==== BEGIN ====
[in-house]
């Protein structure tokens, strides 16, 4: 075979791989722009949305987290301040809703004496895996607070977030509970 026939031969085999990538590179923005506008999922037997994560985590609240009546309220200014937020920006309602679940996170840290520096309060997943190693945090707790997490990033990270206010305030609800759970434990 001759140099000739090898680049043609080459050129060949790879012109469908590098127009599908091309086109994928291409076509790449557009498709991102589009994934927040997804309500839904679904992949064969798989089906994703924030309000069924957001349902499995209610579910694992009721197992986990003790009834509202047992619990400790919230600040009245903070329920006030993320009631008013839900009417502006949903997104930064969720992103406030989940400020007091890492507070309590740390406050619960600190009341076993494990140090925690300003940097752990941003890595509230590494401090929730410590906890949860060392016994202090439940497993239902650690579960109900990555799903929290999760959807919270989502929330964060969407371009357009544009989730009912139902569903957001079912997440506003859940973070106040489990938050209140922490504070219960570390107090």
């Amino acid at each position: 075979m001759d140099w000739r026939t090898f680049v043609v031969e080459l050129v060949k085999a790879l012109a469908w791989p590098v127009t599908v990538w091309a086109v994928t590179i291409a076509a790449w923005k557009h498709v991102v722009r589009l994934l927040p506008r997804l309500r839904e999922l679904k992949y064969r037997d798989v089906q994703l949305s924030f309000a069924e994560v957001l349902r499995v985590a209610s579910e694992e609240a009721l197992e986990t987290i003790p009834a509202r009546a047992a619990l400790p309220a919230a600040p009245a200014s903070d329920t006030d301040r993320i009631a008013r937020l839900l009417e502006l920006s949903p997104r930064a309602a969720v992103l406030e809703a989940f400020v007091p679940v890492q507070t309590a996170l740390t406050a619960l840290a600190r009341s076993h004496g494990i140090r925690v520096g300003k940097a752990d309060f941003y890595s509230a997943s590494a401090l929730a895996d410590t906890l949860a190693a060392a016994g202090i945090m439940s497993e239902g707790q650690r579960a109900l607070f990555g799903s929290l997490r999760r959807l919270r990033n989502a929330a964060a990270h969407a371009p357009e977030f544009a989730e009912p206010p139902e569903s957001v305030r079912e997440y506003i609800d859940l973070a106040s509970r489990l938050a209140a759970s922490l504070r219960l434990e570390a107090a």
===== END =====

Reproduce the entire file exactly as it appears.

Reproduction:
[in-house]
């Protein structure tokens, strides 16, 4: 075979791989722009949305987290301040809703004496895996607070977030509970 026939031969085999990538590179923005506008999922037997994560985590609240009546309220200014937020920006309602679940996170840290520096309060997943190693945090707790997490990033990270206010305030609800759970434990 001759140099000739090898680049043609080459050129060949790879012109469908590098127009599908091309086109994928291409076509790449557009498709991102589009994934927040997804309500839904679904992949064969798989089906994703924030309000069924957001349902499995209610579910694992009721197992986990003790009834509202047992619990400790919230600040009245903070329920006030993320009631008013839900009417502006949903997104930064969720992103406030989940400020007091890492507070309590740390406050619960600190009341076993494990140090925690300003940097752990941003890595509230590494401090929730410590906890949860060392016994202090439940497993239902650690579960109900990555799903929290999760959807919270989502929330964060969407371009357009544009989730009912139902569903957001079912997440506003859940973070106040489990938050209140922490504070219960570390107090």
């Amino acid at each position: 075979m001759d140099w000739r026939t090898f680049v043609v031969e080459l050129v060949k085999a790879l012109a469908w791989p590098v127009t599908v990538w091309a086109v994928t590179i291409a076509a790449w923005k557009h498709v991102v722009r589009l994934l927040p506008r997804l309500r839904e999922l679904k992949y064969r037997d798989v089906q994703l949305s924030f309000a069924e994560v957001l349902r499995v985590a209610s579910e694992e609240a009721l197992e986990t987290i003790p009834a509202r009546a047992a619990l400790p309220a919230a600040p009245a200014s903070d329920t006030d301040r993320i009631a008013r937020l839900l009417e502006l920006s949903p997104r930064a309602a969720v992103l406030e809703a989940f400020v007091p679940v890492q507070t309590a996170l740390t406050a619960l840290a600190r009341s076993h004496g494990i140090r925690v520096g300003k940097a752990d309060f941003y890595s509230a997943s590494a401090l929730a895996d410590t906890l949860a190693a060392a016994g202090i945090m439940s497993e239902g707790q650690r579960a109900l607070f990555g799903s929290l997490r999760r959807l919270r990033n989502a929330a964060a990270h969407a371009p357009e977030f544009a989730e009912p206010p139902e569903s957001v305030r079912e997440y506003i609800d859940l973070a106040s509970r489990l938050a209140a759970s922490l504070r219960l434990e570390a107090a």